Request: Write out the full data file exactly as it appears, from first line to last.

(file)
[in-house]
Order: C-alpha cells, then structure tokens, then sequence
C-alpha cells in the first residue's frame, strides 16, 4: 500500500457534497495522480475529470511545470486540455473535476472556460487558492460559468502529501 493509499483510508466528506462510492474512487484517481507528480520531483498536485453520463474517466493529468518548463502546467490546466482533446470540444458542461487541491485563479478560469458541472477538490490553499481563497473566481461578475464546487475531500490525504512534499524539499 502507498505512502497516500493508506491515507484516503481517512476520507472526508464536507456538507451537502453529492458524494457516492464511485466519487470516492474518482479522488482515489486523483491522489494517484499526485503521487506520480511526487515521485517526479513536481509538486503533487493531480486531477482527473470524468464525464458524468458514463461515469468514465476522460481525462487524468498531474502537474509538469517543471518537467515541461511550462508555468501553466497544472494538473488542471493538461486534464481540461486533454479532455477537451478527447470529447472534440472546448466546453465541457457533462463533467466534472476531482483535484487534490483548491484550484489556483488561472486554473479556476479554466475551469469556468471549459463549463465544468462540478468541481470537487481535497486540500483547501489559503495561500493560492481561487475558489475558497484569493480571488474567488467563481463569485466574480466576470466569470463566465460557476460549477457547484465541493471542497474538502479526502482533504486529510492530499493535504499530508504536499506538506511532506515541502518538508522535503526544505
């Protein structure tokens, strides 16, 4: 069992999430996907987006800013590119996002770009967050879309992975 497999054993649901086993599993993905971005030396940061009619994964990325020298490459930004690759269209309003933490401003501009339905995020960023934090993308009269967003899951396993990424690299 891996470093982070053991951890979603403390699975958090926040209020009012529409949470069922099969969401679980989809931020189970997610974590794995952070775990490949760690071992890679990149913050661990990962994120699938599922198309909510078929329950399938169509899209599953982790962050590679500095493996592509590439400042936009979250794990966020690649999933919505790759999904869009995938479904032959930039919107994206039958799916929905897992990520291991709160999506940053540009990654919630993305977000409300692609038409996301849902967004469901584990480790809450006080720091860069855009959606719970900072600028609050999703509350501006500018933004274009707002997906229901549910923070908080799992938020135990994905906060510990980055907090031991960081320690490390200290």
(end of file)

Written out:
[in-house]
Order: C-alpha cells, then structure tokens, then sequence
C-alpha cells in the first residue's frame, strides 16, 4: 500500500457534497495522480475529470511545470486540455473535476472556460487558492460559468502529501 493509499483510508466528506462510492474512487484517481507528480520531483498536485453520463474517466493529468518548463502546467490546466482533446470540444458542461487541491485563479478560469458541472477538490490553499481563497473566481461578475464546487475531500490525504512534499524539499 502507498505512502497516500493508506491515507484516503481517512476520507472526508464536507456538507451537502453529492458524494457516492464511485466519487470516492474518482479522488482515489486523483491522489494517484499526485503521487506520480511526487515521485517526479513536481509538486503533487493531480486531477482527473470524468464525464458524468458514463461515469468514465476522460481525462487524468498531474502537474509538469517543471518537467515541461511550462508555468501553466497544472494538473488542471493538461486534464481540461486533454479532455477537451478527447470529447472534440472546448466546453465541457457533462463533467466534472476531482483535484487534490483548491484550484489556483488561472486554473479556476479554466475551469469556468471549459463549463465544468462540478468541481470537487481535497486540500483547501489559503495561500493560492481561487475558489475558497484569493480571488474567488467563481463569485466574480466576470466569470463566465460557476460549477457547484465541493471542497474538502479526502482533504486529510492530499493535504499530508504536499506538506511532506515541502518538508522535503526544505
């Protein structure tokens, strides 16, 4: 069992999430996907987006800013590119996002770009967050879309992975 497999054993649901086993599993993905971005030396940061009619994964990325020298490459930004690759269209309003933490401003501009339905995020960023934090993308009269967003899951396993990424690299 891996470093982070053991951890979603403390699975958090926040209020009012529409949470069922099969969401679980989809931020189970997610974590794995952070775990490949760690071992890679990149913050661990990962994120699938599922198309909510078929329950399938169509899209599953982790962050590679500095493996592509590439400042936009979250794990966020690649999933919505790759999904869009995938479904032959930039919107994206039958799916929905897992990520291991709160999506940053540009990654919630993305977000409300692609038409996301849902967004469901584990480790809450006080720091860069855009959606719970900072600028609050999703509350501006500018933004274009707002997906229901549910923070908080799992938020135990994905906060510990980055907090031991960081320690490390200290």